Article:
Twitter not working for you?


This is a question I posed during a social media training session today: Is Twitter not working for you?

Have you been using Twitter – particularly as a business or a brand – but found that it isn’t delivering any results? Perhaps you’re not gaining many followers. Perhaps you’re finding it hard to scratch around for content. Maybe nobody is talking to you.

Twitter tips
Twitter tips

Here’s a few things you might consider to improve that Twitter experience:


Make sure you’re not just tweeting about yourself. Take a look down your Twitter profile. Are most of your tweets replies? Or are they broadcast, one-way tweets?

Twitter provides the most value (and is the most fun) when you’re talking with others. When you have Twitter conversations, you’re indicating to other people that you exist (perhaps gaining a Follow) and that you’re interested in them (again, perhaps gaining a Follow). You wouldn’t attend a networking event and talk about yourself constantly? (I hope). Twitter is the same. It’s not all about you.

Pose questions, help others, be attentive and join in.


The conversation tip above poses the question: how do you find people to chat to? How do you join relevant and interesting conversations?

The answer: use that Twitter search bar!

Search for topics, products, regions and people that are of interest to you. Go further and conduct an Advanced Search which will help you create topic searches within one city or your region. For example, you might search “fashion” and “Perth”, or “wine” and “Adelaide”, or “holiday” and “Darwin”. You can save your favourite Twitter searches.  And if you’re using a social media dashboard like Hootsuite, you can save a stream (column) for your most frequent searches. Pro Hootsuite users can also do geo searches.

When you search Twitter for prospects / potential Twitter pals, you’re unlocking one of the most valuable Twitter offerings. That is, the ability to initiate contact and to be proactive. In other platforms, like Facebook, you’re working on attracting Likes and it’s more passive. Twitter enables you to ‘go out fishing’, showing people you exist there and what you have to offer.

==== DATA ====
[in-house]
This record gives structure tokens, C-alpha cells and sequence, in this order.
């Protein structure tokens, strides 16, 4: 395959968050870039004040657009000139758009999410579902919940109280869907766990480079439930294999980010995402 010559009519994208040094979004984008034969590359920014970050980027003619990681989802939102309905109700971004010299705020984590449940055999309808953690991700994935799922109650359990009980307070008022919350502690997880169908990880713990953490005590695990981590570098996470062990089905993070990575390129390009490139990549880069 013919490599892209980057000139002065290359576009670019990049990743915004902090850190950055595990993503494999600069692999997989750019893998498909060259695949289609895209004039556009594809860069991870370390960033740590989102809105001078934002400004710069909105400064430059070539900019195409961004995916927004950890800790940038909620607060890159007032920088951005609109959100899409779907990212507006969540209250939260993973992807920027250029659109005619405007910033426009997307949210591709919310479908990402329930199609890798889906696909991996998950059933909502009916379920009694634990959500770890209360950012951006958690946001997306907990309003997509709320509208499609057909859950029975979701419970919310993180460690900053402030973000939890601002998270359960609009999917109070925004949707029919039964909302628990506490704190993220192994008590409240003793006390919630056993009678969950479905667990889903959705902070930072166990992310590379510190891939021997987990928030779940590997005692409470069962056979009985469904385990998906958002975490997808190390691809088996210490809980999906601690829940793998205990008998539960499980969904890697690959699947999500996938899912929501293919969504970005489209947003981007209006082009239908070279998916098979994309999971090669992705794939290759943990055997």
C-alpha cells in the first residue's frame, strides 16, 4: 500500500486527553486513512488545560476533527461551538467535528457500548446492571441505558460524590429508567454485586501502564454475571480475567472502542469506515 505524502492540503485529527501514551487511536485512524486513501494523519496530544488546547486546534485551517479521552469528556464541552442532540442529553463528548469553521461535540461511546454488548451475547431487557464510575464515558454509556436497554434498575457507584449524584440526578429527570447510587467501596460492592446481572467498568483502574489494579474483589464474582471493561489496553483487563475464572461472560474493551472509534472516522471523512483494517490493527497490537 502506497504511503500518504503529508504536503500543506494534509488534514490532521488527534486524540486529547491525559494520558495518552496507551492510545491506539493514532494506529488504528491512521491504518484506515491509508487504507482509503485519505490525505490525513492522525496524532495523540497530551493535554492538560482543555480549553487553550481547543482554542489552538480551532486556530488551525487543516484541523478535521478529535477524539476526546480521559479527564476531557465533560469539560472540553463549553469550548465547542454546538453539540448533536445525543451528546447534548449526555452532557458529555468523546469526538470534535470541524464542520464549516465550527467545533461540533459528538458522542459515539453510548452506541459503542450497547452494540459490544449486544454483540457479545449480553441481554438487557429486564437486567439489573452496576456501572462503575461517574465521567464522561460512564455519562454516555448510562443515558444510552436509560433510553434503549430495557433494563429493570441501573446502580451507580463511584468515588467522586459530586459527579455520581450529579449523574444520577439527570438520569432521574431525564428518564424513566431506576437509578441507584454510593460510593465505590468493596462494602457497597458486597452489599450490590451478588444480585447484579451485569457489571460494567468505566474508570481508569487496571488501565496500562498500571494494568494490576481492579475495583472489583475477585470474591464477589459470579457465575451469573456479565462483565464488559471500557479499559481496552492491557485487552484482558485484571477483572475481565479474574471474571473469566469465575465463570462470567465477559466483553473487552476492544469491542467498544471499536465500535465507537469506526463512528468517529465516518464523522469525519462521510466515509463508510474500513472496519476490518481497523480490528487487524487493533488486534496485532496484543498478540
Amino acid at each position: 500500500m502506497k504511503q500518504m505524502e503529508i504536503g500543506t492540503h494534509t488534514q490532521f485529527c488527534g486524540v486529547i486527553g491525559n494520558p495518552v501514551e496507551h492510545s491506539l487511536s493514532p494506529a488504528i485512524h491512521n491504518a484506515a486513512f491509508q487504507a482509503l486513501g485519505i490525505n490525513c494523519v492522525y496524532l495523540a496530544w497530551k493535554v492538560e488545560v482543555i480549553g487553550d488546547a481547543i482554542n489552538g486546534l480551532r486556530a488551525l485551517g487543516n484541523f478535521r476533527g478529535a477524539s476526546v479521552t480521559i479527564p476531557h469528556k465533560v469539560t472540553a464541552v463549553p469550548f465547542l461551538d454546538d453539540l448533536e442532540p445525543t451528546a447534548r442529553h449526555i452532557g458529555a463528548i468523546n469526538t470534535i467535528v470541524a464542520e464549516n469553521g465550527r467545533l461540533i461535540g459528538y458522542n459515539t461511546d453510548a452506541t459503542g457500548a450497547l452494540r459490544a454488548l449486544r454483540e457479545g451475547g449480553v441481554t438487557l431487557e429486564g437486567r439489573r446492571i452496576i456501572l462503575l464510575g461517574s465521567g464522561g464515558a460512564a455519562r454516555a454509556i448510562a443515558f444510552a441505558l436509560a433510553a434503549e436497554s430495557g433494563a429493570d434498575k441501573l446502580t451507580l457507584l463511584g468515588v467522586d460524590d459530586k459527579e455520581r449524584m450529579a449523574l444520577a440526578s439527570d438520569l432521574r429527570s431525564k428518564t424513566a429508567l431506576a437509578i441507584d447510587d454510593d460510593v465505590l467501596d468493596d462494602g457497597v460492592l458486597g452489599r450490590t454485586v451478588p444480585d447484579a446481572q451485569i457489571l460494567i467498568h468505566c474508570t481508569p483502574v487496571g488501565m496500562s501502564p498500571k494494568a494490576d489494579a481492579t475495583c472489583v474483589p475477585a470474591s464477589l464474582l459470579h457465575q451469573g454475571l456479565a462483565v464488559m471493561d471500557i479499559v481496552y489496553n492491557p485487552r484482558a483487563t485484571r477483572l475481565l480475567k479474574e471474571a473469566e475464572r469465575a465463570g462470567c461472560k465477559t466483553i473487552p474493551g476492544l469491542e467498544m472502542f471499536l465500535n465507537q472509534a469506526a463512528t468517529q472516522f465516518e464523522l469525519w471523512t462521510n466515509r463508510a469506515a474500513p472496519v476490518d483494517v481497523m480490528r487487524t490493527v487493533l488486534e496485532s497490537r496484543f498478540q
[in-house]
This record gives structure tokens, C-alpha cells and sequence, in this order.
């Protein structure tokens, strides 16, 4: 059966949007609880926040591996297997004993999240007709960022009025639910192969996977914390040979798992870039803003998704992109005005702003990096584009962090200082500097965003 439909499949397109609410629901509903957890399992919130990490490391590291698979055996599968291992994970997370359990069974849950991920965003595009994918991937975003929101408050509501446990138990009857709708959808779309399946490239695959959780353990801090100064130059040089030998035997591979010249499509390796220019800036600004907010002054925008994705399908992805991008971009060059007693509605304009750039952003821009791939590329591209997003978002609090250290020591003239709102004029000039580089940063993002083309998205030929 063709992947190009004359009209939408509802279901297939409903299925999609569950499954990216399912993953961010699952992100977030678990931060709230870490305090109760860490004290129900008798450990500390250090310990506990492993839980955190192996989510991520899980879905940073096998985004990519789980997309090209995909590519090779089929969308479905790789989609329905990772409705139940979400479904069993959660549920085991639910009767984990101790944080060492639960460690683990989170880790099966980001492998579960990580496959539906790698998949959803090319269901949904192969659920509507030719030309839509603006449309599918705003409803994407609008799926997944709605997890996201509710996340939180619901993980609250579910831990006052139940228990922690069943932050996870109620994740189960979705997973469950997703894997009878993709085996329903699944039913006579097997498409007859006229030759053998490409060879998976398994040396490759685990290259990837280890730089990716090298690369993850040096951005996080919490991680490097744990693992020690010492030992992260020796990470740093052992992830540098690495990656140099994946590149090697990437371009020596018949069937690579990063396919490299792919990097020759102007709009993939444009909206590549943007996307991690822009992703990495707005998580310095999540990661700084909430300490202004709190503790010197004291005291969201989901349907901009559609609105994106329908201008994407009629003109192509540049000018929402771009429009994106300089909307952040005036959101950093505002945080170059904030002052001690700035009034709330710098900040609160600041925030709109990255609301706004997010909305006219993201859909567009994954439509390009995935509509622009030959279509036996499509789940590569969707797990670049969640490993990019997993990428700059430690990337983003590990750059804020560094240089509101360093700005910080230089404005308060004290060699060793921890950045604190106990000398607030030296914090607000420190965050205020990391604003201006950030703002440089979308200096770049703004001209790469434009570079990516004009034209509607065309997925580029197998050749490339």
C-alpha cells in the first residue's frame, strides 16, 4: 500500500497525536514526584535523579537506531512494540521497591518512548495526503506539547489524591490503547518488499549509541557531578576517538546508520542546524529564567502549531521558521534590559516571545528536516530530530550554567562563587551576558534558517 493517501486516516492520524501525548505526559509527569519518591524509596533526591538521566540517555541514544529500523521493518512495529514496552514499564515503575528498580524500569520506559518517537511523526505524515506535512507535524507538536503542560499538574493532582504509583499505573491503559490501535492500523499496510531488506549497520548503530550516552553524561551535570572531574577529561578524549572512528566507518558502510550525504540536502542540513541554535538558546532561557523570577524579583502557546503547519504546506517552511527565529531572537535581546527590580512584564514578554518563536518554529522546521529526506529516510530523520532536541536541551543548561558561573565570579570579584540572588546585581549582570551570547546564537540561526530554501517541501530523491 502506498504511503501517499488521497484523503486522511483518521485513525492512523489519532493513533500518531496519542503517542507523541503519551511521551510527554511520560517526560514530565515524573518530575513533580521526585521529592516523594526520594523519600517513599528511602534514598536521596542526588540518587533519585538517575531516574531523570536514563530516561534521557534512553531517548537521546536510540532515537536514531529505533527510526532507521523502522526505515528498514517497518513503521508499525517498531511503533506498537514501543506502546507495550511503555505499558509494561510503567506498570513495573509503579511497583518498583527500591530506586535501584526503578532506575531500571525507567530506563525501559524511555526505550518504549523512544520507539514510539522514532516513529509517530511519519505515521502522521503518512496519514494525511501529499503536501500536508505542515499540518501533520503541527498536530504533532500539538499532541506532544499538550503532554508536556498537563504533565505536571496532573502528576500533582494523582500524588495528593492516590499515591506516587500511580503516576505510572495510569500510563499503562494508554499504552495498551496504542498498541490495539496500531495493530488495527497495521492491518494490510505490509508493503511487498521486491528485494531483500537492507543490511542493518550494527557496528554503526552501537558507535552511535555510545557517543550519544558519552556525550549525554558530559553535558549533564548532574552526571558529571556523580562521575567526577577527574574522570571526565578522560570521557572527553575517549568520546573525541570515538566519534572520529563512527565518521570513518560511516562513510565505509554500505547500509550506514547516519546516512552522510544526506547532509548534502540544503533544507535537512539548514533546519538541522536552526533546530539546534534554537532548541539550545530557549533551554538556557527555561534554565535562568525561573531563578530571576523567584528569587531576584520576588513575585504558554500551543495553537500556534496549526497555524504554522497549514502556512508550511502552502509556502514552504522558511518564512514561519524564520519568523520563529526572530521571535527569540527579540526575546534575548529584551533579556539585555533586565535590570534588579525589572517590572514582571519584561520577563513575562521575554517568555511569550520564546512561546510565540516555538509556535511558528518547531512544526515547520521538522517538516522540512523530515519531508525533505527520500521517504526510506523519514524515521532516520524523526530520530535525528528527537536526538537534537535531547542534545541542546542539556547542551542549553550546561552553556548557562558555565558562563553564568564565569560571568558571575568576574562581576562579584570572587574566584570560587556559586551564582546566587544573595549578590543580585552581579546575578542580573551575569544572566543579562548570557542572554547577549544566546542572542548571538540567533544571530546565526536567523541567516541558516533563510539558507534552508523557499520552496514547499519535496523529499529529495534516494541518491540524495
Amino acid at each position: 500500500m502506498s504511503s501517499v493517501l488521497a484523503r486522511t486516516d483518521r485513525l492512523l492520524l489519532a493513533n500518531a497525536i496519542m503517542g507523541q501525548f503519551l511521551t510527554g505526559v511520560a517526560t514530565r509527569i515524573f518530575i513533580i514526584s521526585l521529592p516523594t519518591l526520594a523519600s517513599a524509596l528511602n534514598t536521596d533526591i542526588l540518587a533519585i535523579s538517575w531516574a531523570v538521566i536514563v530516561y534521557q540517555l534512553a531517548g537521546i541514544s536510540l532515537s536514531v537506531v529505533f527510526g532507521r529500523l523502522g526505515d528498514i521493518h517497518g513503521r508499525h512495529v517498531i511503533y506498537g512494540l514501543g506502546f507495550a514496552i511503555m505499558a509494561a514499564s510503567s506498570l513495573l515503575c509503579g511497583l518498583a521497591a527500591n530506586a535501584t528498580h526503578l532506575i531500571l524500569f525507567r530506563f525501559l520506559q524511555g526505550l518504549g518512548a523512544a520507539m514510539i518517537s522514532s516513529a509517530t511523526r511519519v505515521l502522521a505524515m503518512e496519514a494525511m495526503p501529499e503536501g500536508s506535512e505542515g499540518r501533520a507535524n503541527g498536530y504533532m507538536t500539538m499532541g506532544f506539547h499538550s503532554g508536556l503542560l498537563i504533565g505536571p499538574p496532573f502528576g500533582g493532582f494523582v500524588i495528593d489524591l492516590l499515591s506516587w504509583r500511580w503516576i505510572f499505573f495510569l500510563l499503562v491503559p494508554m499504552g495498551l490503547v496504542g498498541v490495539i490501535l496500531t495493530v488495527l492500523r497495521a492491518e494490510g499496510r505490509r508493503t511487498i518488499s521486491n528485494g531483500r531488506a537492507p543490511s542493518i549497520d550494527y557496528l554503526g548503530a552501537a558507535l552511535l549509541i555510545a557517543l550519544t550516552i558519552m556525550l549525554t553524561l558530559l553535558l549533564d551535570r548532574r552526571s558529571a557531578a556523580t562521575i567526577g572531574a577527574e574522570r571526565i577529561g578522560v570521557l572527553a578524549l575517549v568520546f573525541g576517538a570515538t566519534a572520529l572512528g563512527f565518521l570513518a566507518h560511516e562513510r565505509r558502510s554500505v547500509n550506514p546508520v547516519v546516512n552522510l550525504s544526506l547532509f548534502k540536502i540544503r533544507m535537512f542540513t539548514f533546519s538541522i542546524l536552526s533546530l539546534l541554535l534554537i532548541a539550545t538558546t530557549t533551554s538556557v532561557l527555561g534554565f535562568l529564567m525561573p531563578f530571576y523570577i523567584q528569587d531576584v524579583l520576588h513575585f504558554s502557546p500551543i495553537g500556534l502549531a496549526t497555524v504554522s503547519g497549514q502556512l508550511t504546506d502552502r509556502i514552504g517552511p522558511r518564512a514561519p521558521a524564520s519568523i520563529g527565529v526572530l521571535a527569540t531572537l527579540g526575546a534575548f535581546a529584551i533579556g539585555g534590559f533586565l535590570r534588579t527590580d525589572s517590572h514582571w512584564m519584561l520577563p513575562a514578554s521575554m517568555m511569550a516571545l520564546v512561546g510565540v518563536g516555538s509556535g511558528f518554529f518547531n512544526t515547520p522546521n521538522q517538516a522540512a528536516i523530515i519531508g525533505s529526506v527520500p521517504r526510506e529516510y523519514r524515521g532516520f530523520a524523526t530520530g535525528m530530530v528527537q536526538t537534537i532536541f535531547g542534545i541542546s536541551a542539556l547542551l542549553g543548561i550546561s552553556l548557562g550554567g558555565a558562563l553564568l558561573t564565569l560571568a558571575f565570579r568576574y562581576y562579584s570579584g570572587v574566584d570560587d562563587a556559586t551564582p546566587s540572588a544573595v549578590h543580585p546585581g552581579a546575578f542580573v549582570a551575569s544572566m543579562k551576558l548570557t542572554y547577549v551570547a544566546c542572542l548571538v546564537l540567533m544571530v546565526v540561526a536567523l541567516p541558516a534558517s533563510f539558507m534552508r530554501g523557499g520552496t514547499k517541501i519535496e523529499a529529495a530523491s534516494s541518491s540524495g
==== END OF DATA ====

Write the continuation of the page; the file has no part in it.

The culture of hashtags on Twitter is what really makes the community thrive.

Search for hashtag conversations to join. Consider developing your own – perhaps for an event, product launch or conference. Or consider hosting a regular hashtag conversation. For more about hashtags, see my previous post Hashtags Can Mean Business and also Hashtag Champions.


I’m sometimes asked how I manage to keep up with  the tweetstream of the thousands of people I follow. The answer: I don’t. I can’t. But I do use Twitter Lists to help ensure I keep up with some valued Twitter accounts.

Make time to develop your own Twitter Lists. It’s worth it.

My Twitter Lists mean I can quickly read over the tweets for select accounts that are of particular interest to me. For example, I can check what my ‘real life friends’ have been tweeting via my Friends list. I can check in on clients via my Clients List, and so on. Some of my lists are private and for my use only, others like my Australian Writing list and Politicians list are public and thus other  Twitter users can subscribe to these.

To add a Twitter account to a List, simply hover over the account as per the illustration below. You’ll see the option to Add or Remove from List (and also when you click through, you’ll have the option to Create a new List).

Adding an account to a Twitter List
Adding an account to a Twitter List

So in summary: conversations, searching, hashtags and lists can immensely boost your Twitter experience. You’ll have more followers (which equals a larger community), and more conversations to take part in and learn from.

Good luck and enjoy!

For my South Australian readers: you may want to register for my Twitter 101 For Business classes. If you’re interested, please email These are run approximately every six weeks and are 3 hours duration.

11 Comments Add yours

  1. Gary Lum says:

    I love twitter. It is so good for staying in contact with people.

    1. Prakky says:

      Me too. My number one favourite platform. Still.

  2. plainjane69 says:

    Excellent post Prakky – thanks.

    1. Prakky says:

      Thanks Jane, appreciate the feedback.

  3. Great post Michelle, you have very succinctly summed up what people need to get more value from Twitter. The one thing I would add however is: use a second screen at your desk to monitor Social. If you are using a tool like Hootsuite or Tweetdeck, having a second screen at your desk dedicated to monitoring Social channels like Twitter, LinkedIn or even something like Chatter, hugely increases the ease with which you engage with people because its visibility is greater. I certainly found this helped me, and clients of mine have concurred. Aside from that, you’ve hit all the key points I think. 🙂

    1. Prakky says:

      Cheers Gareth. That’s a great tip and a few other socmedia enthusiasts have encouraged me to do this. I haven’t yet … not sure how Mission Control would affect my behaviour. 😉 Although I’m sure it’s a matter of getting used to it, and perhaps knowing when to turn a screen off if you need to devote time to strategy work and so on.

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